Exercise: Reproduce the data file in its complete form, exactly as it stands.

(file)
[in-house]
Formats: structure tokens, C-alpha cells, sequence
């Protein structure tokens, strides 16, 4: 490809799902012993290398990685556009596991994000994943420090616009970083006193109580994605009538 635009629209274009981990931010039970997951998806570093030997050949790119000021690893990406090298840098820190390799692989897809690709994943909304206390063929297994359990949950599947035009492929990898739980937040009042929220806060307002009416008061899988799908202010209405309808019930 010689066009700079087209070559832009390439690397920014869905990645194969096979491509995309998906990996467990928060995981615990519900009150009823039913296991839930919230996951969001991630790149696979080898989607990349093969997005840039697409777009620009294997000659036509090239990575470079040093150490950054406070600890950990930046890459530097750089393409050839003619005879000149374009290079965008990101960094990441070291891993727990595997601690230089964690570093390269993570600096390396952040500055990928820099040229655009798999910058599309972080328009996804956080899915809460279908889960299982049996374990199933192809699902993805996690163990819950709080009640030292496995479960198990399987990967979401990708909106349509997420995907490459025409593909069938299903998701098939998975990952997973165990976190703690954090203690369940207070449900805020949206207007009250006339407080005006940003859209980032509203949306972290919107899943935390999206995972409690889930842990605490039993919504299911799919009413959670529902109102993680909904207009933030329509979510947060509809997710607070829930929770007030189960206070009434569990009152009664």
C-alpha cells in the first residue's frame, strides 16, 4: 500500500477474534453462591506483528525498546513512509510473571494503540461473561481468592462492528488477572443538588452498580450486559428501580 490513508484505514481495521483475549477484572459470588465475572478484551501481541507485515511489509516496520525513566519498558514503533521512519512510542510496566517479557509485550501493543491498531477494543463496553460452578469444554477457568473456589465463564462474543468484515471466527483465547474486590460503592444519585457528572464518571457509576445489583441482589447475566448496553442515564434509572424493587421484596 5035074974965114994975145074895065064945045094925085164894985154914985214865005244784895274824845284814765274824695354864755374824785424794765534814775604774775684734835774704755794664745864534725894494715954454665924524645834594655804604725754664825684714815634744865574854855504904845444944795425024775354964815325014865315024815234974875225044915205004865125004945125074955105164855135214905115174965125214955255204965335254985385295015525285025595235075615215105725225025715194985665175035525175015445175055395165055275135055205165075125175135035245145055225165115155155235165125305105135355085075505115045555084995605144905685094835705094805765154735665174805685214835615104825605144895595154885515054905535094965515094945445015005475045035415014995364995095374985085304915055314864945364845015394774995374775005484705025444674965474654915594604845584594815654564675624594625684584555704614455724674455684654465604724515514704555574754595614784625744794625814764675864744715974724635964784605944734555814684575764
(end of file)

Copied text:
[in-house]
Formats: structure tokens, C-alpha cells, sequence
């Protein structure tokens, strides 16, 4: 490809799902012993290398990685556009596991994000994943420090616009970083006193109580994605009538 635009629209274009981990931010039970997951998806570093030997050949790119000021690893990406090298840098820190390799692989897809690709994943909304206390063929297994359990949950599947035009492929990898739980937040009042929220806060307002009416008061899988799908202010209405309808019930 010689066009700079087209070559832009390439690397920014869905990645194969096979491509995309998906990996467990928060995981615990519900009150009823039913296991839930919230996951969001991630790149696979080898989607990349093969997005840039697409777009620009294997000659036509090239990575470079040093150490950054406070600890950990930046890459530097750089393409050839003619005879000149374009290079965008990101960094990441070291891993727990595997601690230089964690570093390269993570600096390396952040500055990928820099040229655009798999910058599309972080328009996804956080899915809460279908889960299982049996374990199933192809699902993805996690163990819950709080009640030292496995479960198990399987990967979401990708909106349509997420995907490459025409593909069938299903998701098939998975990952997973165990976190703690954090203690369940207070449900805020949206207007009250006339407080005006940003859209980032509203949306972290919107899943935390999206995972409690889930842990605490039993919504299911799919009413959670529902109102993680909904207009933030329509979510947060509809997710607070829930929770007030189960206070009434569990009152009664």
C-alpha cells in the first residue's frame, strides 16, 4: 500500500477474534453462591506483528525498546513512509510473571494503540461473561481468592462492528488477572443538588452498580450486559428501580 490513508484505514481495521483475549477484572459470588465475572478484551501481541507485515511489509516496520525513566519498558514503533521512519512510542510496566517479557509485550501493543491498531477494543463496553460452578469444554477457568473456589465463564462474543468484515471466527483465547474486590460503592444519585457528572464518571457509576445489583441482589447475566448496553442515564434509572424493587421484596 5035074974965114994975145074895065064945045094925085164894985154914985214865005244784895274824845284814765274824695354864755374824785424794765534814775604774775684734835774704755794664745864534725894494715954454665924524645834594655804604725754664825684714815634744865574854855504904845444944795425024775354964815325014865315024815234974875225044915205004865125004945125074955105164855135214905115174965125214955255204965335254985385295015525285025595235075615215105725225025715194985665175035525175015445175055395165055275135055205165075125175135035245145055225165115155155235165125305105135355085075505115045555084995605144905685094835705094805765154735665174805685214835615104825605144895595154885515054905535094965515094945445015005475045035415014995364995095374985085304915055314864945364845015394774995374775005484705025444674965474654915594604845584594815654564675624594625684584555704614455724674455684654465604724515514704555574754595614784625744794625814764675864744715974724635964784605944734555814684575764